occasioned increasing hostilities among the Europeans.
To ensure regular supplies of slaves from the Gold Coast, the European powers adopted
the method of instigating conflicts and wars among the various tribes. In the ensuing
confusion, able-bodied men, women and even children were captured chained or yoked
together by the captors and marched to the slave market on the coast, to be sold to slave
dealers. Such tribal wars which have persisted to the present day, and became the bane of
Africa, thus originated from the Slave Trade. In this regard, the tribal conflicts and
internecine strife ravaging Africa today are seen as the manifestations and extensions of
the Slave Trade believed to be subtly ignited by the imperialist powers in the shadows,
and fanned into flames by their local agents or proxies, as before, just to further what a
critic describes as their "traditional historic greed." It should be noted that
in recent times such conflicts are mostly in areas of rich economic resources, especially
minerals, for example Angola, Mozambique etc. where civil wars have raged for nearly two
Thus, it is extremely clear that the fortunes and greatness of the USA have largely
been built up, thanks to the "blood, tears and sweat" of the African Slaves in
particular those from the Gold Coast (Ghana) who were transported to the New World through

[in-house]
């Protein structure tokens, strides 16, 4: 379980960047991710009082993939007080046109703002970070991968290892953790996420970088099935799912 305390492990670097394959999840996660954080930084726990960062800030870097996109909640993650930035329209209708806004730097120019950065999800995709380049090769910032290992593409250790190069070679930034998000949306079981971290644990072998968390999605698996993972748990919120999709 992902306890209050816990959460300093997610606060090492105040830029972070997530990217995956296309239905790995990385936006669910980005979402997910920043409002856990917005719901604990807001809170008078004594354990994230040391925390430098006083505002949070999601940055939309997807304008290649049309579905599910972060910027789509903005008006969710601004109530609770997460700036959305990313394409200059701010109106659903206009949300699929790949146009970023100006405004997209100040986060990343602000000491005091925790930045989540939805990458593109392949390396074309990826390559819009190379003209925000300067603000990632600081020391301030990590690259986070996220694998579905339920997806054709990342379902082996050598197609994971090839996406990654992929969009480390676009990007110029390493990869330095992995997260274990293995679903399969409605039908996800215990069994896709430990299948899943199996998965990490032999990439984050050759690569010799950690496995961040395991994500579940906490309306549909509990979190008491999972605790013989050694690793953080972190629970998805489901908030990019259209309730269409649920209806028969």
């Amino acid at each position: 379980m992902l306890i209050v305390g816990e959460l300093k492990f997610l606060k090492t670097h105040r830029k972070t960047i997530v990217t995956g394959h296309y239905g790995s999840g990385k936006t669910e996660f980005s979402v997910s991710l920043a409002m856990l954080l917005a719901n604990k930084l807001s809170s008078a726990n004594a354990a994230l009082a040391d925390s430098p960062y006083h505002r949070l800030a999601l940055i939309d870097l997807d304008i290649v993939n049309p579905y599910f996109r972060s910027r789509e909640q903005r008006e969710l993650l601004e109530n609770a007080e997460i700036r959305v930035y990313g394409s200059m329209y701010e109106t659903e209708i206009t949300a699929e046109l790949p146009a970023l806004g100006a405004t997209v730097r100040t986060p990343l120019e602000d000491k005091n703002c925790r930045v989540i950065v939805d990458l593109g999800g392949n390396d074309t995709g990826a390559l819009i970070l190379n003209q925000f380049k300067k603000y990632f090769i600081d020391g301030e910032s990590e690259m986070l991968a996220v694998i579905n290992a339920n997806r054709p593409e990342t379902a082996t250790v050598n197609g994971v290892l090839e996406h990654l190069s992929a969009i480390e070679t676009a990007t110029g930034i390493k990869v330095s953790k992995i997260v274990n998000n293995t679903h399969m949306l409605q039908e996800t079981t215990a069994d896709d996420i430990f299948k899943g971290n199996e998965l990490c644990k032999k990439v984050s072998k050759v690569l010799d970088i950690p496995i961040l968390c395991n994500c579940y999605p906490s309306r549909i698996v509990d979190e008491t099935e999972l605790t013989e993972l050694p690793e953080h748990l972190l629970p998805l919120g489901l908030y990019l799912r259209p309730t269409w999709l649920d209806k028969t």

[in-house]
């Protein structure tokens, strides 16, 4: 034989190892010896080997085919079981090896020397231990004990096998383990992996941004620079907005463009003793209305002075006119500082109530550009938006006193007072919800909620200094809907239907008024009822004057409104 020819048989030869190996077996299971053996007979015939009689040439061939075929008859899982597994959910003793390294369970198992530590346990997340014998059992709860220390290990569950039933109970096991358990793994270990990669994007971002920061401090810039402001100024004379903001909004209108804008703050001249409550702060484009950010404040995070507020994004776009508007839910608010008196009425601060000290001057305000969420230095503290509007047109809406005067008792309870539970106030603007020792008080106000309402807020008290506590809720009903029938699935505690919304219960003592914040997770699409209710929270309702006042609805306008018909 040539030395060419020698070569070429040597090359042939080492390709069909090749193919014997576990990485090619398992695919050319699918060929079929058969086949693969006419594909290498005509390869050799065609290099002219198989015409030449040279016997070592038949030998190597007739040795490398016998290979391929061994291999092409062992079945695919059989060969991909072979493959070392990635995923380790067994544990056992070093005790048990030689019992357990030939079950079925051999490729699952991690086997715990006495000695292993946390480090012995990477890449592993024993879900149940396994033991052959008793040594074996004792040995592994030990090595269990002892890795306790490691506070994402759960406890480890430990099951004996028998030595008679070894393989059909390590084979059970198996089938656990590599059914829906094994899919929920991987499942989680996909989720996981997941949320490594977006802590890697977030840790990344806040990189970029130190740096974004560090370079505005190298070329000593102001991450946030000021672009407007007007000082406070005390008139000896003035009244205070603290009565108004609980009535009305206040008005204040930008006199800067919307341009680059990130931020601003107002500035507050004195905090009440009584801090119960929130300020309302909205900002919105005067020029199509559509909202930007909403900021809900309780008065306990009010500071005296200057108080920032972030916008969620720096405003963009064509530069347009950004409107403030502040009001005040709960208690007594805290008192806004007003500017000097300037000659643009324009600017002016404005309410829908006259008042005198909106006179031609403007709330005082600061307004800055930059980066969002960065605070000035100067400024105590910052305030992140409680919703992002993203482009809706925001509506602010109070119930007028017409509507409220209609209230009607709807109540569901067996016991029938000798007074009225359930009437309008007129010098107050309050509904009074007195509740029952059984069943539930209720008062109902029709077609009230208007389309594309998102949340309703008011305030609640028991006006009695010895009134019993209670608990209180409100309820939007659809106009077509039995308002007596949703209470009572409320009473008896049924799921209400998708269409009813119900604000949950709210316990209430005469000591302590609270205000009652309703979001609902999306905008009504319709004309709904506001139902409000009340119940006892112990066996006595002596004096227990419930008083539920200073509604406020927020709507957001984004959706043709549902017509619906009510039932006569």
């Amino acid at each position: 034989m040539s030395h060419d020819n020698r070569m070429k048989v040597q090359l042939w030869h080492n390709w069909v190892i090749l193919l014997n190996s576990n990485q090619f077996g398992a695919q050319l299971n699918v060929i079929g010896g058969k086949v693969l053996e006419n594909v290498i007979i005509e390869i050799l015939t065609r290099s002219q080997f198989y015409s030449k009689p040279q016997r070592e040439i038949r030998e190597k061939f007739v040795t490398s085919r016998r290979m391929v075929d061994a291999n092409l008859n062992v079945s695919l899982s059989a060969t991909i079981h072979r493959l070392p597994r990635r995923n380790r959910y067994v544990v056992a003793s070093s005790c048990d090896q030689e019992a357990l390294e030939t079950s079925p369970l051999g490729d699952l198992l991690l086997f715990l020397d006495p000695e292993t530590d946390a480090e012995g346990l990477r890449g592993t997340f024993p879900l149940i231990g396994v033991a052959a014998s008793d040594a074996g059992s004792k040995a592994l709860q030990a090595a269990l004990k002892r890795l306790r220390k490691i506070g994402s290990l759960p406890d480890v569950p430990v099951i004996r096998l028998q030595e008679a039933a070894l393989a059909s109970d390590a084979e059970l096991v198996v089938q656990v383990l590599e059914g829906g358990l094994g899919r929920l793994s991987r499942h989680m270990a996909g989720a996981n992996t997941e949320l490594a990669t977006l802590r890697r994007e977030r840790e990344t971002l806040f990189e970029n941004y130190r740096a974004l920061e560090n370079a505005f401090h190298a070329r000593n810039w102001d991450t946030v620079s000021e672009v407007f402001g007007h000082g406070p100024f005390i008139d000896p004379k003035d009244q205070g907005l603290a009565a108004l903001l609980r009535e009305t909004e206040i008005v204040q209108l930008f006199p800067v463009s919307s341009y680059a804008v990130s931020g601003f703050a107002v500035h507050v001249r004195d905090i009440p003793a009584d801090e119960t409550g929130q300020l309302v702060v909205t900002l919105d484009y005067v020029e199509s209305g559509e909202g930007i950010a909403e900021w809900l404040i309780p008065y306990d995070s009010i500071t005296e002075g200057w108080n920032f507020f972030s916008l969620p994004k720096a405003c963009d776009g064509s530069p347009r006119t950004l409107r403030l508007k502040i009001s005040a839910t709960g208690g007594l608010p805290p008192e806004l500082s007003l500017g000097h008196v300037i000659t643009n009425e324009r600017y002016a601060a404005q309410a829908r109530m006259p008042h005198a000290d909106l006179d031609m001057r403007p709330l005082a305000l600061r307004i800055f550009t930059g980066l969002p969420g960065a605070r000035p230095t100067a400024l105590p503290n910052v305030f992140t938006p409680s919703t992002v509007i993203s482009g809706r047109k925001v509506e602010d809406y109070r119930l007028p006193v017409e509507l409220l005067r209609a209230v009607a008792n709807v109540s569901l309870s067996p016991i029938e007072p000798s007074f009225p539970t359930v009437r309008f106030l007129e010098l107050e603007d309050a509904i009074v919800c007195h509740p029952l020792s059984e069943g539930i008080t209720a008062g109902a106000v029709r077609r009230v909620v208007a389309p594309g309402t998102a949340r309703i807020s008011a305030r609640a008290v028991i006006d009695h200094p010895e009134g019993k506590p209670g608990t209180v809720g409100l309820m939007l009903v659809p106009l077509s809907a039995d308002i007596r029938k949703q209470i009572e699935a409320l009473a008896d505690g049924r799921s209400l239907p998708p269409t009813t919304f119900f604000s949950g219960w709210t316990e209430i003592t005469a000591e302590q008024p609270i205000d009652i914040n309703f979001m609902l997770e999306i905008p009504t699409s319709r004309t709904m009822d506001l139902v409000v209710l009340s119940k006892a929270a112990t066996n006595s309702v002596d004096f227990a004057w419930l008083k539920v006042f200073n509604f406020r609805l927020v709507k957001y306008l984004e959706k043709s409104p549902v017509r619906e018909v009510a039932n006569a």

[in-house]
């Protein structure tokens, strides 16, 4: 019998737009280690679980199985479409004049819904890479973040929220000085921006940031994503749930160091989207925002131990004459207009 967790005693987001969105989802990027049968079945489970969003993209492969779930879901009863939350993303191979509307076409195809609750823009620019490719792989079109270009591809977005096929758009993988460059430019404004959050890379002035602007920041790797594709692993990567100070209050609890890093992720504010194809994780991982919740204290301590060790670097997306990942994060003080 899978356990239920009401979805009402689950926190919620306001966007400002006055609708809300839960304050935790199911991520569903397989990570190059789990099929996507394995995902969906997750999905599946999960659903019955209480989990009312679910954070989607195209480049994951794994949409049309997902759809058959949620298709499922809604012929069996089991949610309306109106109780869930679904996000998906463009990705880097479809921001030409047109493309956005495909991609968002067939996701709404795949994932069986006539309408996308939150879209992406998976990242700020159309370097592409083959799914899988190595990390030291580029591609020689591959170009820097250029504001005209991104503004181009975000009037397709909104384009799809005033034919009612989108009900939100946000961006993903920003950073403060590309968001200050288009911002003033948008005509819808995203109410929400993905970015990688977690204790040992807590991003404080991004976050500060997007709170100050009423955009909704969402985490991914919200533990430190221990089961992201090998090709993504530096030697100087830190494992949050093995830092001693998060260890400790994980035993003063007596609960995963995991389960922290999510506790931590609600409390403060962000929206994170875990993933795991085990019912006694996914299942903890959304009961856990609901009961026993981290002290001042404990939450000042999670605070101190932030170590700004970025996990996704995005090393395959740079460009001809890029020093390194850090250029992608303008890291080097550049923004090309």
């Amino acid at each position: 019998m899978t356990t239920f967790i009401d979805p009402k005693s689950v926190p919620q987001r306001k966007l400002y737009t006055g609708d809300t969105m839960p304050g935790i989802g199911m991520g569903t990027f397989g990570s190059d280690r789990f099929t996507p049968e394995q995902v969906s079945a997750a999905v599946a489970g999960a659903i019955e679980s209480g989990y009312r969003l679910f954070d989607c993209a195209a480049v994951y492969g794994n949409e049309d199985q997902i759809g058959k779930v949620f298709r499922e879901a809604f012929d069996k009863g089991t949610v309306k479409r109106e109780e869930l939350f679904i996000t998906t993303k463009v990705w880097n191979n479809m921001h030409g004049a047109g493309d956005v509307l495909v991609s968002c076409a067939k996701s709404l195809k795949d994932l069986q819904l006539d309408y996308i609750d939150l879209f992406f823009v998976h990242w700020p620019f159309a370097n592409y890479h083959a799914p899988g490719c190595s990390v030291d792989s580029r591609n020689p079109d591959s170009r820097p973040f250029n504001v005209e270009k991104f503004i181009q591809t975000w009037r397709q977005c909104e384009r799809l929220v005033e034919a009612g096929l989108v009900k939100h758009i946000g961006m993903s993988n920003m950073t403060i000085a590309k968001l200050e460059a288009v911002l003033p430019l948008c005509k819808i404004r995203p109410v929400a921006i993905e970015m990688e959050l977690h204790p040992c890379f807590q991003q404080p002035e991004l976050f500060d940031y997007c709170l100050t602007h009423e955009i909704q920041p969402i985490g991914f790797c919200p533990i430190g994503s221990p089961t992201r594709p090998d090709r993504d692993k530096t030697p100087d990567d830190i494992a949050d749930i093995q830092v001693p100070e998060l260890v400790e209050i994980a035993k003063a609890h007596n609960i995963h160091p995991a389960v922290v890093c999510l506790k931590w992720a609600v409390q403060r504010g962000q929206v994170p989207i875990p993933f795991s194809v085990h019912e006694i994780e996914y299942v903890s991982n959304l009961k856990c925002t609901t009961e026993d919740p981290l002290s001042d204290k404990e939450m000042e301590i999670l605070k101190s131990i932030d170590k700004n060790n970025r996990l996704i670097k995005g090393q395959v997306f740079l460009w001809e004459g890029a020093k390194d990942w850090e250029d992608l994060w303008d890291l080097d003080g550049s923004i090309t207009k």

the "Gates of No Return" at the Cape Coast Castle. From all accounts, there is
no doubt that the USA was the greatest supporter and indeed, the greatest beneficiary of
the Slave Trade. It is significant that the USA and other European powers which benefited
from the human and material resources and wealth of our country in the past are today
among the rich industrialized nations of the world. They are still denuding Africa of her
natural resources - agricultural and mineral - in various subtle ways and methods
including large devaluation of African currencies and constant falling commodity prices,
which ironically they, the buyers, themselves set for the producers. Besides, they have
been pursuing unjust trade practices that not only deprive Africa of her just due, the
fruits of the toil and sweat of her hardworking people, but actually keeping Africa
perpetually in an inferior position as raw material producers, for their manufacturing
industries. They garner enormous wealth thereby, but dish out pittances to Africa in the
guise of economic aid and grants, while they close their markets to Africa, they dump on
Africa their manufactured products - consumer goods, food items, textiles and capital
goods, machinery and equipment.
The Cape Coast Castle described as one of the six most beautiful in existence today has
an interesting but checkered history. According to authentic sources it was originally
built by the Swedes in 1650. In 1660, it was taken over by the British who rebuilt and
enlarged it in 1662. In 1663, it was captured by the Dutch, re-captured by the English in
1664 and again improved and enlarged in 1673. In 1681, it was attacked by the people of
the town, and subsequently bombarded by the French fleet in 1703 and also in 1757. It was
the object of the Angle Dutch rivalry and hostilities during that period. Its rebuilding
in 1757 was undertaken by the Royal African Company, one of the three principal English
trading companies formed to trade in the Gold Coast among others. The other two were: The
Company of Royal Adventurers of England Trading into Africa and the African Company of
Merchants. All were established under Royal Charters, to trade with Africa including in
particular the Gold Coast (Ghana).